I talk a lot about writing strong female lead characters into my novels for a reason: I want my daughters to see women who have fought their way through places that are typically male dominated, and came out on top.
If you want to know what a strong female is, read this letter. It is from one of my readers. Thank God for people like her who serve to keep the world a safer place.
As a college grad who then went the enlisted route in the Navy I think it’s important to teach girls they can do anything. My choices weren’t very popular when I enlisted in 1979. The country still had the Vietnam mentality. I knew traditional roles and paths for women weren’t for me so I took the plunge with my father, a WWII vet, cheering me on. (I should add I have 3 older sisters who all did the marriage right out of high school thing.)
I found myself in total shock when I hit bootcamp. I was sure I’d made a HUGE mistake. Three months later I left bootcamp knowing I could accomplished and survive anything life threw at me.
I went into military intell, was the first woman in the Navy to get orders to S.Korea since some time in the 1950’s (that was harder than bootcamp) and spent 4 years at one of the 3 letter agencies in D.C. where I wrote reports that went directly to the White House.
After 8 1/2 years I left active duty, got divorced and raised a daughter completely on my own. I worked in insurance law because the education the military gave me far surpassed college education. Military training translated into a job I never thought about and didn’t think I was qualified for.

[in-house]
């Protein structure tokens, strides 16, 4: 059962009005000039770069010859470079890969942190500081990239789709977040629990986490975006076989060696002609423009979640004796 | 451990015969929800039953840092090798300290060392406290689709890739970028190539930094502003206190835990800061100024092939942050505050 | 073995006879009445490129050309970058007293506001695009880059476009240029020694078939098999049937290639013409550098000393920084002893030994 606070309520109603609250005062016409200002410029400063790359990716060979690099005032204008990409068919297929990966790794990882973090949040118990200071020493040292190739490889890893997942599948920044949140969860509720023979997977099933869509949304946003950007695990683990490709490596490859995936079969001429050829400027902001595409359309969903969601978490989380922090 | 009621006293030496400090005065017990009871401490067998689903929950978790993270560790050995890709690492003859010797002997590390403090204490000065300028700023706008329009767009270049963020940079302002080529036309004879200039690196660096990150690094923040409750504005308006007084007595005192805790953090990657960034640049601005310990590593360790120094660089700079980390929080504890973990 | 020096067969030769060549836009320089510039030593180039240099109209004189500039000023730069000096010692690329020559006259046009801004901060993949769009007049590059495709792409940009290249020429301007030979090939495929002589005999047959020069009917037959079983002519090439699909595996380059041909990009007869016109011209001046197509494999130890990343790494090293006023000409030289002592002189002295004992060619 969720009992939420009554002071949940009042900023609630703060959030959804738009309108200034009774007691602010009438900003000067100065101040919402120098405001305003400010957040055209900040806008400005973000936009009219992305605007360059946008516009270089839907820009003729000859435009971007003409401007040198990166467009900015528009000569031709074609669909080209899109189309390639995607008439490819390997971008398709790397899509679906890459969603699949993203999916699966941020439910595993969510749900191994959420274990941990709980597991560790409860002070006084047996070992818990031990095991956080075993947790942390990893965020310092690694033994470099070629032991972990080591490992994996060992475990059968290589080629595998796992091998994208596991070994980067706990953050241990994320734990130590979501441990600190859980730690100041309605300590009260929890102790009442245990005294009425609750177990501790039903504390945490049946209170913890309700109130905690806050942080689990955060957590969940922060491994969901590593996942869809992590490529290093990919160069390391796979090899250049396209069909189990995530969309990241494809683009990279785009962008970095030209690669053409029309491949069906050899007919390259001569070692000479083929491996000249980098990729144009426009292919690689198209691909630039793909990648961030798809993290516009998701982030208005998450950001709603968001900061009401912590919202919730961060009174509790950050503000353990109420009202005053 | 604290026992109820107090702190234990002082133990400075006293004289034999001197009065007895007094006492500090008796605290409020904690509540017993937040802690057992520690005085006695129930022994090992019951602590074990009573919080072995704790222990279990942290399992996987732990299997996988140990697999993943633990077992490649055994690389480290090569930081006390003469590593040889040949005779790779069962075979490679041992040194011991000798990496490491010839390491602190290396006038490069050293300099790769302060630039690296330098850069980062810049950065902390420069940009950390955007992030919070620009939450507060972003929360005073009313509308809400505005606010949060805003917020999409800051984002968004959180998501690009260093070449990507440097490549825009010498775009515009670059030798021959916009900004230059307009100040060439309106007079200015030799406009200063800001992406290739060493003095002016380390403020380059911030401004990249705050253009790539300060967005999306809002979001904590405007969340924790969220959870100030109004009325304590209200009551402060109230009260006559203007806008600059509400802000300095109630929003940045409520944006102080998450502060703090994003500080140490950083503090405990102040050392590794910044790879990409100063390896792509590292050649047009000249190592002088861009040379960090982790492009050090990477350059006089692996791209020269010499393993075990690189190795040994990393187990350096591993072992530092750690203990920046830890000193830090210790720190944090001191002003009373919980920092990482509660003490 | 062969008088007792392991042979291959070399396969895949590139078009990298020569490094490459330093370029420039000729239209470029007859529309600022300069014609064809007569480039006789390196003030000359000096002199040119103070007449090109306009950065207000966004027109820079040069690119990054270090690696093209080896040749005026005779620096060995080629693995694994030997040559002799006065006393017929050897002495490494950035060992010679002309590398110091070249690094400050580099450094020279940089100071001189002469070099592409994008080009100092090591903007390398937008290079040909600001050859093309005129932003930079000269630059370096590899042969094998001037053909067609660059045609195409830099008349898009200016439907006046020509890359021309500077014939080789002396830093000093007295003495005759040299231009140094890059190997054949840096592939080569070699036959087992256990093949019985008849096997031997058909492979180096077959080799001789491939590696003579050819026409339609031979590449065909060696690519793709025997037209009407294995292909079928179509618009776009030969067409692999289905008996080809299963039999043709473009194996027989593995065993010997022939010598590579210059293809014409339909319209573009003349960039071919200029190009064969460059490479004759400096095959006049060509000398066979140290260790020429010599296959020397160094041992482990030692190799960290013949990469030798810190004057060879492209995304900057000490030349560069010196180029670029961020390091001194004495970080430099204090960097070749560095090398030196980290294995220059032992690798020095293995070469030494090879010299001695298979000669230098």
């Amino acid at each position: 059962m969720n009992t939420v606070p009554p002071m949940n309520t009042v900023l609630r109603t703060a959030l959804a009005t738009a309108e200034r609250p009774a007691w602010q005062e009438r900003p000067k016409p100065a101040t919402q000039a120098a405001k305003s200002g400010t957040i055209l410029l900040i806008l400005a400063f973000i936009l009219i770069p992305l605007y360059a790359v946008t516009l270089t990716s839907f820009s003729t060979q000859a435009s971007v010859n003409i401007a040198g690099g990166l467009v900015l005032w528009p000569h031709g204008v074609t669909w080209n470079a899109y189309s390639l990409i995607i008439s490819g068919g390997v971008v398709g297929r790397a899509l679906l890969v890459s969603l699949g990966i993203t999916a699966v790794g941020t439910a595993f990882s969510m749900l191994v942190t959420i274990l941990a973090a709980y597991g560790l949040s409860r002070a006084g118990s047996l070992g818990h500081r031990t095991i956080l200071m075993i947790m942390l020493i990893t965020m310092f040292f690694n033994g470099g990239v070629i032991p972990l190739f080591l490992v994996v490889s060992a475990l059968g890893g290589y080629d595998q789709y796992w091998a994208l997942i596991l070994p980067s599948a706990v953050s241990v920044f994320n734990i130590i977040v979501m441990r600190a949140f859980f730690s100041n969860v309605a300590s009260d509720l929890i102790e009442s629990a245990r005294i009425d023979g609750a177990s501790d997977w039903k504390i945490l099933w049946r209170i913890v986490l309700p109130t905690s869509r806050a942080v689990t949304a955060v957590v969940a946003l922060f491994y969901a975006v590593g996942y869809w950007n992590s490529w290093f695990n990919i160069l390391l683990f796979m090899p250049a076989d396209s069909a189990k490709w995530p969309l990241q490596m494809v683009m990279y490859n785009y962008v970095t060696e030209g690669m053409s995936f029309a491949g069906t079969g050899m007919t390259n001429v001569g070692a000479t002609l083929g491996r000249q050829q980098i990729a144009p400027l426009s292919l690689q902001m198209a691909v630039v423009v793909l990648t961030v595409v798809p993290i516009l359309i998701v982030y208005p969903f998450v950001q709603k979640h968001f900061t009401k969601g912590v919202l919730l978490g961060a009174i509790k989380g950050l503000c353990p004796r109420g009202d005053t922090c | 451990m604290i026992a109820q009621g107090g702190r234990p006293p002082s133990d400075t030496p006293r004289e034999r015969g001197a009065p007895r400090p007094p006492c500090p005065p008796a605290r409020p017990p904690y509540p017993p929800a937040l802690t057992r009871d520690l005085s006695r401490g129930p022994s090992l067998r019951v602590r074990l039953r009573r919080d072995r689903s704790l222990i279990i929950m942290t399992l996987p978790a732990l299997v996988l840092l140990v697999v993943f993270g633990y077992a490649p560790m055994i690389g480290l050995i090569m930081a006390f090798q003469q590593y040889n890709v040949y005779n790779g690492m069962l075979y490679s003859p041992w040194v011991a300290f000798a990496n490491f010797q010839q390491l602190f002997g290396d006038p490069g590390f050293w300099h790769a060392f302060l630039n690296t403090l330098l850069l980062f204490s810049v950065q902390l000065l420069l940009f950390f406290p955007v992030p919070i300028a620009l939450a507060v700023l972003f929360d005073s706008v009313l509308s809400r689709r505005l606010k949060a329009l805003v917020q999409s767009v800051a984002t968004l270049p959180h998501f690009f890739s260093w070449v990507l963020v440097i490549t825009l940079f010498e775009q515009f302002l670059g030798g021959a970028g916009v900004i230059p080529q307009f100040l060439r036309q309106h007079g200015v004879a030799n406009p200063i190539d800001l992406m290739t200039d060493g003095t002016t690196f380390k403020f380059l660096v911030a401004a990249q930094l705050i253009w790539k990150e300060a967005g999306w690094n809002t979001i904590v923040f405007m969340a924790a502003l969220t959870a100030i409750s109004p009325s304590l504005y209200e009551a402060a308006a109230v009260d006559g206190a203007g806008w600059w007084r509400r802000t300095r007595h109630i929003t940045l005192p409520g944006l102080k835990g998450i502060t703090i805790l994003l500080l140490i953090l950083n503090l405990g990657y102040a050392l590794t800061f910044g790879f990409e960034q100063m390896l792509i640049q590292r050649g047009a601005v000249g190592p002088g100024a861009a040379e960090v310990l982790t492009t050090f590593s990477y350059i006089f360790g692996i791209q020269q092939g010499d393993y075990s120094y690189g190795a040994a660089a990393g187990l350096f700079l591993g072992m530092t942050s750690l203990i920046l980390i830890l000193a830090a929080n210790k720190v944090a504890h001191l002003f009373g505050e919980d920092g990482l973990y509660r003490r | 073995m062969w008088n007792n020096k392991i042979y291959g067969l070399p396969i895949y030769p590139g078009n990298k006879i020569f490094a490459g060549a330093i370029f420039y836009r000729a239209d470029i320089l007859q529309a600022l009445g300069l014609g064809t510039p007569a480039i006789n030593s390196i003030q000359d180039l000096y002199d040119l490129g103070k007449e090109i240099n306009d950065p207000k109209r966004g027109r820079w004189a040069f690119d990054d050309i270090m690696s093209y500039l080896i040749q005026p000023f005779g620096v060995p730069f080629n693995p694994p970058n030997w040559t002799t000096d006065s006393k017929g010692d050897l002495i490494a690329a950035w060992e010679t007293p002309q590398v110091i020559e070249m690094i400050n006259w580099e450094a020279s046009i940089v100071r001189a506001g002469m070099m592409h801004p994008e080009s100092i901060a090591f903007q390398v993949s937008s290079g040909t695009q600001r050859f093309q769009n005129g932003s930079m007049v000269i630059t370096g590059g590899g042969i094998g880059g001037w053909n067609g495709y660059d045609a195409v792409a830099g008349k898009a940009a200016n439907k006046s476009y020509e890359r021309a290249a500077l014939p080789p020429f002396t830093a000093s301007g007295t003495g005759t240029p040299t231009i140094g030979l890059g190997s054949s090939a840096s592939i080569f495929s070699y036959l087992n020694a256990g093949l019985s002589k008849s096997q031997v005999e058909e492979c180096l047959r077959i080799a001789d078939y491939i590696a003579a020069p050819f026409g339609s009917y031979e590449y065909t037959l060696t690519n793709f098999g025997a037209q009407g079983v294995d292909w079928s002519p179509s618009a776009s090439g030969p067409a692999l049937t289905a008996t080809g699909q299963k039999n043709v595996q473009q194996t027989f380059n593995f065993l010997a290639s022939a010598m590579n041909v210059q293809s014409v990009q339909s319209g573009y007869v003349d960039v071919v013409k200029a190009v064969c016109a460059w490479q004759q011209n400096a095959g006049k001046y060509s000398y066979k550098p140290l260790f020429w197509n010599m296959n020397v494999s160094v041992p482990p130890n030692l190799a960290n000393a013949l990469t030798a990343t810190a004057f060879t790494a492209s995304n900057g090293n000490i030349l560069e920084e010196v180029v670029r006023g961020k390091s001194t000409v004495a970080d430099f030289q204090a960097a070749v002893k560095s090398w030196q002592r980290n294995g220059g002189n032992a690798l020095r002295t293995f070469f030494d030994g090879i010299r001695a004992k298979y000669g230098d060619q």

Keep telling your daughters they can do anything they want because it’s true. It’s an important message for all kids today because of the “snowflake culture” and “safe space” mentality that makes them believe the world should compromise for them instead of them compromising to fit the world.
I honestly believe this is damaging our youth who never learn how to operate in a world that can be tough and unforgiving. They don’t learn to take in ideas that are at odds with each other and come to their own conclusions.
My father’s way of teaching us how to swim was to take us out over our heads and throw us in. Now I understand he was never far away and would never let me drown, then, not so much, but the lesson was learned, you have to save yourself because there might not be anyone around to do it for you.
I’m thankful I was raised by a man who never coddled me or let me believe I couldn’t accomplish something because I was a girl. He will always be my hero.